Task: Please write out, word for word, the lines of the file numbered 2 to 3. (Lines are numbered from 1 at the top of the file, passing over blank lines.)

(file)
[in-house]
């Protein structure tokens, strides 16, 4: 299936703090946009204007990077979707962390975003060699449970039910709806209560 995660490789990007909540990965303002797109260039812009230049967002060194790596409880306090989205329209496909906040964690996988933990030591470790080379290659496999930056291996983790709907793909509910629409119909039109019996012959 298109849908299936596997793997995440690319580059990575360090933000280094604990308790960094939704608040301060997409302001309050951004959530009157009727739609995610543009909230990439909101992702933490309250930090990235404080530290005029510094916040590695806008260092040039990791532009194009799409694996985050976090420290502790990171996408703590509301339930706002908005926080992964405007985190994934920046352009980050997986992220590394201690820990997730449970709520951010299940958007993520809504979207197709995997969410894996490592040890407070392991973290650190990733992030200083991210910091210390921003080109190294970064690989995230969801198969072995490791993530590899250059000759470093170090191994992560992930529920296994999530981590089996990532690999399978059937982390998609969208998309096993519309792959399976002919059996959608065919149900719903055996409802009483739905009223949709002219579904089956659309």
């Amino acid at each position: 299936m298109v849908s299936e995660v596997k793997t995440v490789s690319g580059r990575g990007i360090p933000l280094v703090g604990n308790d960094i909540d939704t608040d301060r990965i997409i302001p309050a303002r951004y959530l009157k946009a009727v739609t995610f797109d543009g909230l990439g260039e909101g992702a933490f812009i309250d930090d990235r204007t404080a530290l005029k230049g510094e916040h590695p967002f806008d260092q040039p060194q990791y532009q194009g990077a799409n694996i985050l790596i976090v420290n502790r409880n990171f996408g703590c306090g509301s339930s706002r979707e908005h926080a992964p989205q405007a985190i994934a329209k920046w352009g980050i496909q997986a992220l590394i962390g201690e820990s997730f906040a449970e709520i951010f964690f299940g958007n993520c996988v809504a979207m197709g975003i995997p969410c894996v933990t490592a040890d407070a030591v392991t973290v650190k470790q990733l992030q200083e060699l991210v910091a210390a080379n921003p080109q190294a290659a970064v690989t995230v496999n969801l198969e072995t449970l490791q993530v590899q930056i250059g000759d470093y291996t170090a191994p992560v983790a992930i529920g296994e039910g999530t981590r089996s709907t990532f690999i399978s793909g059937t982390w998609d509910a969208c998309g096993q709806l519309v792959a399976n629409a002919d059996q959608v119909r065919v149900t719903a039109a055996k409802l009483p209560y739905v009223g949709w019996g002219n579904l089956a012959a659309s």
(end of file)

């Protein structure tokens, strides 16, 4: 299936703090946009204007990077979707962390975003060699449970039910709806209560 995660490789990007909540990965303002797109260039812009230049967002060194790596409880306090989205329209496909906040964690996988933990030591470790080379290659496999930056291996983790709907793909509910629409119909039109019996012959 298109849908299936596997793997995440690319580059990575360090933000280094604990308790960094939704608040301060997409302001309050951004959530009157009727739609995610543009909230990439909101992702933490309250930090990235404080530290005029510094916040590695806008260092040039990791532009194009799409694996985050976090420290502790990171996408703590509301339930706002908005926080992964405007985190994934920046352009980050997986992220590394201690820990997730449970709520951010299940958007993520809504979207197709995997969410894996490592040890407070392991973290650190990733992030200083991210910091210390921003080109190294970064690989995230969801198969072995490791993530590899250059000759470093170090191994992560992930529920296994999530981590089996990532690999399978059937982390998609969208998309096993519309792959399976002919059996959608065919149900719903055996409802009483739905009223949709002219579904089956659309």
């Amino acid at each position: 299936m298109v849908s299936e995660v596997k793997t995440v490789s690319g580059r990575g990007i360090p933000l280094v703090g604990n308790d960094i909540d939704t608040d301060r990965i997409i302001p309050a303002r951004y959530l009157k946009a009727v739609t995610f797109d543009g909230l990439g260039e909101g992702a933490f812009i309250d930090d990235r204007t404080a530290l005029k230049g510094e916040h590695p967002f806008d260092q040039p060194q990791y532009q194009g990077a799409n694996i985050l790596i976090v420290n502790r409880n990171f996408g703590c306090g509301s339930s706002r979707e908005h926080a992964p989205q405007a985190i994934a329209k920046w352009g980050i496909q997986a992220l590394i962390g201690e820990s997730f906040a449970e709520i951010f964690f299940g958007n993520c996988v809504a979207m197709g975003i995997p969410c894996v933990t490592a040890d407070a030591v392991t973290v650190k470790q990733l992030q200083e060699l991210v910091a210390a080379n921003p080109q190294a290659a970064v690989t995230v496999n969801l198969e072995t449970l490791q993530v590899q930056i250059g000759d470093y291996t170090a191994p992560v983790a992930i529920g296994e039910g999530t981590r089996s709907t990532f690999i399978s793909g059937t982390w998609d509910a969208c998309g096993q709806l519309v792959a399976n629409a002919d059996q959608v119909r065919v149900t719903a039109a055996k409802l009483p209560y739905v009223g949709w019996g002219n579904l089956a012959a659309s």